Kazakhstan gives €1.7m to restore Baroque Italian building
The grant to the earthquake-damaged town of L’Aquila comes amid controversy over the deportation of dissident’s family
By Il Giornale dell'Arte and Ermanno Rivetti. Web only
Published online: 26 July 2013
The restoration of the 17th-century Oratory of San Giuseppe dei Minimi, one of the most impressive examples of Baroque architecture in the historic town of L’Aquila in central Italy, has been completed thanks to a grant of €1.7m from the government of Kazakhstan.
The Oratory, which has opened again to the public, was one of hundreds of monuments and public buildings that were severely damaged during a 6.3-magnitude earthquake that all but destroyed L’Aquila in April 2009. The damage to the town’s cultural heritage and general infrastructure was so pronounced, and the government’s subsequent mismanagement of the crisis so conspicuous, that the town centre is still deserted and many restoration projects have yet to start.
Progress is slow because the culture ministry’s budget has suffered in the current economic climate, and it has focused its energies on more “mainstream” and tourist-friendly schemes, such as the EU-funded €105m “Great Pompeii Project”, designed to save the famous archaeological site from impending ruin. The ministry has so far provided €150m to restore L’Aquila’s heritage, but the sum is far below the estimated €525m needed.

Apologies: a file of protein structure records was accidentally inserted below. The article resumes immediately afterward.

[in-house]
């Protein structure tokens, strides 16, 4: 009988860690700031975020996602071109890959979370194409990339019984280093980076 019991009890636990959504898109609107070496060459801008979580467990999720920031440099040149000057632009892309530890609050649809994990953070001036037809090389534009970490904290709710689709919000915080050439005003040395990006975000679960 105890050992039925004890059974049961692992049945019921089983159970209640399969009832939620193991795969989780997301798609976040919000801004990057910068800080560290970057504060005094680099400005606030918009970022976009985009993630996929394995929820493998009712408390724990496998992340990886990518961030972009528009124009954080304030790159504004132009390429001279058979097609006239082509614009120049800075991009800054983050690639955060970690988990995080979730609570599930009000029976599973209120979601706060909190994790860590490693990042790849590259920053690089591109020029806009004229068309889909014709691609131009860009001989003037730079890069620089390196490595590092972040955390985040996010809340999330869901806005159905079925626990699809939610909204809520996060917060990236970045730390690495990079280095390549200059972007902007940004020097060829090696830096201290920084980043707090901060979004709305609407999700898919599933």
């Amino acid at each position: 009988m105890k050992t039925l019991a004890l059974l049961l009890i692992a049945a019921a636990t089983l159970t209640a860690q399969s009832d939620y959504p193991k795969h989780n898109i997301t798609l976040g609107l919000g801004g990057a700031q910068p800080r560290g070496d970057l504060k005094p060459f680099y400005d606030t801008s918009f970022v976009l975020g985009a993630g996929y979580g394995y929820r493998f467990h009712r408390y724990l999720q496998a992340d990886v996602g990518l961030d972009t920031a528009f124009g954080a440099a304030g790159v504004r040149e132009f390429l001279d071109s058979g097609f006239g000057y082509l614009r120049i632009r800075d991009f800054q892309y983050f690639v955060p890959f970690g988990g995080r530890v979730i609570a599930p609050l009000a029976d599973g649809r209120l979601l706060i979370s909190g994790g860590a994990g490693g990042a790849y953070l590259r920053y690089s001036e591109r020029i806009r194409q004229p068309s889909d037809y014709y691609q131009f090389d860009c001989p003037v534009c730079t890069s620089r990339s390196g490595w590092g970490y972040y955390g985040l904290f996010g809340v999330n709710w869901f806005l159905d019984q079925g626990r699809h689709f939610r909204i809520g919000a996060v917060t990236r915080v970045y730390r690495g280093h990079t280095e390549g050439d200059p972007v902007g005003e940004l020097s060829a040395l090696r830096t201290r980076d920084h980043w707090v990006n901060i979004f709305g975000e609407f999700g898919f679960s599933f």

In a show of solidarity, many foreign governments have also “adopted” a building or monument in L’Aquila: Russia donated €7.2m towards the restoration of the 18th-century Baroque Palazzo Ardinghelli and France gave €6.5m to the church of Santa Maria del Suffragio, while Germany is sponsoring the restoration of the church of San Pietro Apostolo, in the neighbouring town of Onna, with €3.5m.
Despite the generous grant, Italian opposition leaders are questioning relations between Italy and the Central-Asian state after the wife and daughter of Mukhtar Ablyazov, a former banker and fugitive Kazakh dissident (who was granted political asylum by the UK in 2011), were deported back to Kazakhstan from Rome. According to the Financial Times, the Italian prime minister, justice minister and even the foreign minister were not informed of this until after the Italian authorities had handed the pair over to Kazakh diplomats.
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